PRAISE AND REVIEWS FOR ELIZABETH RUSCH’S WILL IT BLOW?
“Elizabeth Rusch's humor-spiced Will It Blow? takes youngsters on a geologic adventure that both entertains and informs. Though aimed at younger readers, adults also will delight in learning more about volcanoes and the scientists who study them in this witty, engaging book.”
-- Richard Hill, science writer for the Oregonian
“Part comic book, part scrapbook, part puzzle book, Will It Blow? is so much fun that kids won’t even realize how much they’re learning. This book should be legally required for all kids studying geology.”
-- Kristin Hostetter, Gear Editor, Backpacker Magazine
“Your mission, should you choose to accept it: Read this fabulous book! Will It Blow? enlists readers in the “Department of Volcanic Investigation” and sends them off to infiltrate the scientific mysteries of Mount St. Helens. Along the way they’ll be debriefed by experts and have a chance to sharpen their sleuthing skills as they learn how to decode the clues that could help predict the next eruption of North America’s most active volcano. Double-oh-fun for aspiring volcano detectives of any age.”
-- Heather Vogel Frederick, author of the popular Spy Mice series
“This charming book draws young science sleuths into one of geology's greatest mysteries - the inner workings of a volcano. Author Elizabeth Rusch uses real scientists as guides, and lays out the clues they used to predict what Mount St. Helens would do when the Northwest's most explosive volcano reawakened in 2004. Unlike many children's authors, she doesn't gloss over the uncertainty and confusion geologists face as they try to figure out what's going on miles below the surface and what it might mean to people who live near a volcano.
“Will it Blow? captures the excitement and urgency of vulcanology and the hands-on challenges of the science. Let's hope it inspires a new generation of geologists to learn more about what makes volcanoes tick and how to better predict when the ticking bomb is about to go off.”
-- Sandi Doughton, science reporter, Seattle Times
“What do M&Ms, gophers and soda straws have in common? They’re all clever analogies author Elizabeth Rusch uses to explain the inner-workings of nature’s smokestacks. Will It Blow? deals with this complex and important topic in an engaging and easy-to-understand way. The book really brings to life the struggles scientists face when trying to predict whether a volcano will erupt quietly or explosively. What an enjoyable and informative book! Even after covering volcanoes for many years, I learned something.”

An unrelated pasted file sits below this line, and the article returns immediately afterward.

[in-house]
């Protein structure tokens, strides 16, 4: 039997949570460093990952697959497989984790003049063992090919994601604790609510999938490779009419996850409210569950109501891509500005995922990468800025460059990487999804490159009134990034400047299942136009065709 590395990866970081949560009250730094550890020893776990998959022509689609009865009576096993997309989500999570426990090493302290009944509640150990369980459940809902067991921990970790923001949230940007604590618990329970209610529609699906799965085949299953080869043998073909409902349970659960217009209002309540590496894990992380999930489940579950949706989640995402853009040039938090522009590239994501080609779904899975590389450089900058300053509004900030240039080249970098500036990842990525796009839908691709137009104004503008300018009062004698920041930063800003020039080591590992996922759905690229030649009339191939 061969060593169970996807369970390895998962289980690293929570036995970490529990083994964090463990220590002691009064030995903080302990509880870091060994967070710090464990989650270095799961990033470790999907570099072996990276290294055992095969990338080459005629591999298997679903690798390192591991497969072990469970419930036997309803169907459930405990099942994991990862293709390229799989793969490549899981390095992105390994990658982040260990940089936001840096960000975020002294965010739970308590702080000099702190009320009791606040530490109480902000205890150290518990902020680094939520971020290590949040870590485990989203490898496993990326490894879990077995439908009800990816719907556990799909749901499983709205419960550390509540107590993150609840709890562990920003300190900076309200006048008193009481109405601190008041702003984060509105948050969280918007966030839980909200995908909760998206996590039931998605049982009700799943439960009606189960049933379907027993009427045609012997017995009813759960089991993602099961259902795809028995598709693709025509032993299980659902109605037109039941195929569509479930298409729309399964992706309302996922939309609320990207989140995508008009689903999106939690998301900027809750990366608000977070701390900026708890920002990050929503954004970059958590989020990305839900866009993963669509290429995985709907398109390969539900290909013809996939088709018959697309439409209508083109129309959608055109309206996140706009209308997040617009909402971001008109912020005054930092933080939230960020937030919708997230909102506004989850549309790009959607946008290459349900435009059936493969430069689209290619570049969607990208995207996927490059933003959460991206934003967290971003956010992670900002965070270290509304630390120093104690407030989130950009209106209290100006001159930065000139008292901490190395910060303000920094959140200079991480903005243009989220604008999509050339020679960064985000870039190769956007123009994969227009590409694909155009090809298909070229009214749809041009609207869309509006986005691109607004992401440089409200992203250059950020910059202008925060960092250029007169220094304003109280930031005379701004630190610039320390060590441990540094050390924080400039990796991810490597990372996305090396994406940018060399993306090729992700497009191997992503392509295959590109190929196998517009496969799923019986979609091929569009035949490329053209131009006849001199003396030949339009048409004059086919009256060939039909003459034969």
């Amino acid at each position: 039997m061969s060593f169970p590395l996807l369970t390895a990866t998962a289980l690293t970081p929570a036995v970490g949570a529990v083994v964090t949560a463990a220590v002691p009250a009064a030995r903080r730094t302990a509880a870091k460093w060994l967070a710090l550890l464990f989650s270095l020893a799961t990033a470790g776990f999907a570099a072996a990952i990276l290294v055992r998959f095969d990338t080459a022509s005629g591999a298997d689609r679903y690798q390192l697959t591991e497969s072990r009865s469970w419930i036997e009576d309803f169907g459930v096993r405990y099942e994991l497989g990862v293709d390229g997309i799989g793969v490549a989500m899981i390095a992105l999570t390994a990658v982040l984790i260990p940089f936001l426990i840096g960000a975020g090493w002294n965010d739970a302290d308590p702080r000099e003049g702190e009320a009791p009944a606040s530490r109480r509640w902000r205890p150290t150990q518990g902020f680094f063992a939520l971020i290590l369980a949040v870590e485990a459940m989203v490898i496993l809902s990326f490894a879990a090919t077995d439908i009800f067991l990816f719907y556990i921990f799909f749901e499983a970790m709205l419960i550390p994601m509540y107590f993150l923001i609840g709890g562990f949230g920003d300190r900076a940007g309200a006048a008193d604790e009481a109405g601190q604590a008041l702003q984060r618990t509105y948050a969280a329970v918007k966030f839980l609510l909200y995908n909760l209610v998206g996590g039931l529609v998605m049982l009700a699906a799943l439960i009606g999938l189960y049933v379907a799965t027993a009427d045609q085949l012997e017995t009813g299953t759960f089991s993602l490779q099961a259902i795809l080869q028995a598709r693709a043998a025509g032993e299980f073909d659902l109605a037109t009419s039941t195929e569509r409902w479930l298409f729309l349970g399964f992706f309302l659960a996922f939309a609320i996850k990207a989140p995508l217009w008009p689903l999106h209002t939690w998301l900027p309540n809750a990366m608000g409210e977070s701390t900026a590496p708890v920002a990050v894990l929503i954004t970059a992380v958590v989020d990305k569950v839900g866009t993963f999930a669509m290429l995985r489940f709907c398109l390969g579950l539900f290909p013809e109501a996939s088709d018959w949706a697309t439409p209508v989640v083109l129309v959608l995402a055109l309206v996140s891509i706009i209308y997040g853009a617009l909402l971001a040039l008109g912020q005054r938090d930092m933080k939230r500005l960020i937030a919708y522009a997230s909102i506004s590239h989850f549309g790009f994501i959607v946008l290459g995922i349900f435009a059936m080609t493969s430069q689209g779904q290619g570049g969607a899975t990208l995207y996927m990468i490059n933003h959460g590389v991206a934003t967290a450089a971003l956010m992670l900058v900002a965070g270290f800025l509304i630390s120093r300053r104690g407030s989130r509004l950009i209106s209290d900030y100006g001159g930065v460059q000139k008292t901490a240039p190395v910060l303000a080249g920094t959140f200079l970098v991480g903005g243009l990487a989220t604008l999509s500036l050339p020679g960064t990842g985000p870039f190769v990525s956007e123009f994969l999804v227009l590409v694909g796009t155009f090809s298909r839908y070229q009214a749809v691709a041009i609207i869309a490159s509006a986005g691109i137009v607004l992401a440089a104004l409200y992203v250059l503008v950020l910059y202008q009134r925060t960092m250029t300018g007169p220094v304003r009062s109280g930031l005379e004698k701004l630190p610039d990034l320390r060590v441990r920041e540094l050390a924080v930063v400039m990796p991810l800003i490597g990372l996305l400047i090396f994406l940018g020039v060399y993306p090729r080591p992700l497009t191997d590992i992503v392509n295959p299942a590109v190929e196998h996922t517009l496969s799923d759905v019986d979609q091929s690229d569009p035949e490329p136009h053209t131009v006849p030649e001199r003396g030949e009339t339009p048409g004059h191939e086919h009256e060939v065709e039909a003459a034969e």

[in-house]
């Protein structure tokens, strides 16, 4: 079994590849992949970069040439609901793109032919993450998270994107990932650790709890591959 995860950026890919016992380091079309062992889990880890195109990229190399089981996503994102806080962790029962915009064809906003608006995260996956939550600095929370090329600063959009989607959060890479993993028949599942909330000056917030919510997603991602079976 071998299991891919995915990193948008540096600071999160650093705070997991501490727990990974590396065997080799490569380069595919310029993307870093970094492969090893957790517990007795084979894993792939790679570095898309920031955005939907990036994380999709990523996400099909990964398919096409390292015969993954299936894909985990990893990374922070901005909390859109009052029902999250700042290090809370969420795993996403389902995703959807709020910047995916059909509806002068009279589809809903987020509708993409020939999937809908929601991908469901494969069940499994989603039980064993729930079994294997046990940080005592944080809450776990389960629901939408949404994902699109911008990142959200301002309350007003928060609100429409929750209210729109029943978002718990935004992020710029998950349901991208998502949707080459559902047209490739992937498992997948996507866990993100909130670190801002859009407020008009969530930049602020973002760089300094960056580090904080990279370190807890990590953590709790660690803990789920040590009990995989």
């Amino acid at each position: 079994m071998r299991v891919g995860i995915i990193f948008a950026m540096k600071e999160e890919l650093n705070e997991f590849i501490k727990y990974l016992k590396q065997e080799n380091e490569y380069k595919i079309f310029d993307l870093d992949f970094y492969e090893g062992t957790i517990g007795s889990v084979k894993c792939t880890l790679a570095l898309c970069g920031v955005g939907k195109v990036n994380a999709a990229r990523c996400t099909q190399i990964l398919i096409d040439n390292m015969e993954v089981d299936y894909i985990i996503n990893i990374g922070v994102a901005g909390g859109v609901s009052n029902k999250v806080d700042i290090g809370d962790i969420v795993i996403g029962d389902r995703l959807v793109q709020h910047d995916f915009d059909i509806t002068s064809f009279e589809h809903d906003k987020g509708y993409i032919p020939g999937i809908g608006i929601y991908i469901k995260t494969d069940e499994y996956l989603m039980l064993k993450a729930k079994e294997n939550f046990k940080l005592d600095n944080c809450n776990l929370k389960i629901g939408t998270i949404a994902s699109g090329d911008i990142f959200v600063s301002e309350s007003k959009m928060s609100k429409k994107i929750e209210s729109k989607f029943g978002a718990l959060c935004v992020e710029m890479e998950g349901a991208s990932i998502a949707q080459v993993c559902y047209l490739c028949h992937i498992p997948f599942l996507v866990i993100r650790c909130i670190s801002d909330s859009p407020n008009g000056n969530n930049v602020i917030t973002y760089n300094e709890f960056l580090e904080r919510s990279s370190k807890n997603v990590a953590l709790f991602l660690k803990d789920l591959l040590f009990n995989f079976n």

–- Andre Stepankowsky, the Longview Daily News, winner of a Pulitzer for coverage of Mount St. Helens’ 1980 eruption
by Amy Brozio-Andrews
Empowering young readers to do a little detective work on their own, Elizabeth Rusch's Will It Blow? Become a Volcano Detective at Mount St. Helens takes kids behind the scenes of vulcanology with a real-world example that's still relevant, and will be in their world for years to come. She lays out the violent history of Mount St. Helens, the current efforts to monitor the mountain and predict future eruptions, and challenges her readers along the way to see if their reading of the facts matches the scientists' conclusions.
Organized like a training dossier for a private detective, the reader is introduced to the "suspect," Washington State's Mount St. Helens. A brief history of the volcano's existence and past activity, from steam eruptions to spews of ash, rock, and gas, lava flows to mudflows, gives kids get a crash course in the geologic basics. The events leading up to the 1980 eruption are also described. Subsequent chapters outline the primary elements of volcano science, from collecting seismograph readings of earthquakes to monitoring the release of gases from the volcano, physical monitoring and measurements of changes in the mountain's appearance to monitoring lava flow within the mountain with special infrared equipment, and the collection and evaluation of volcanic rocks.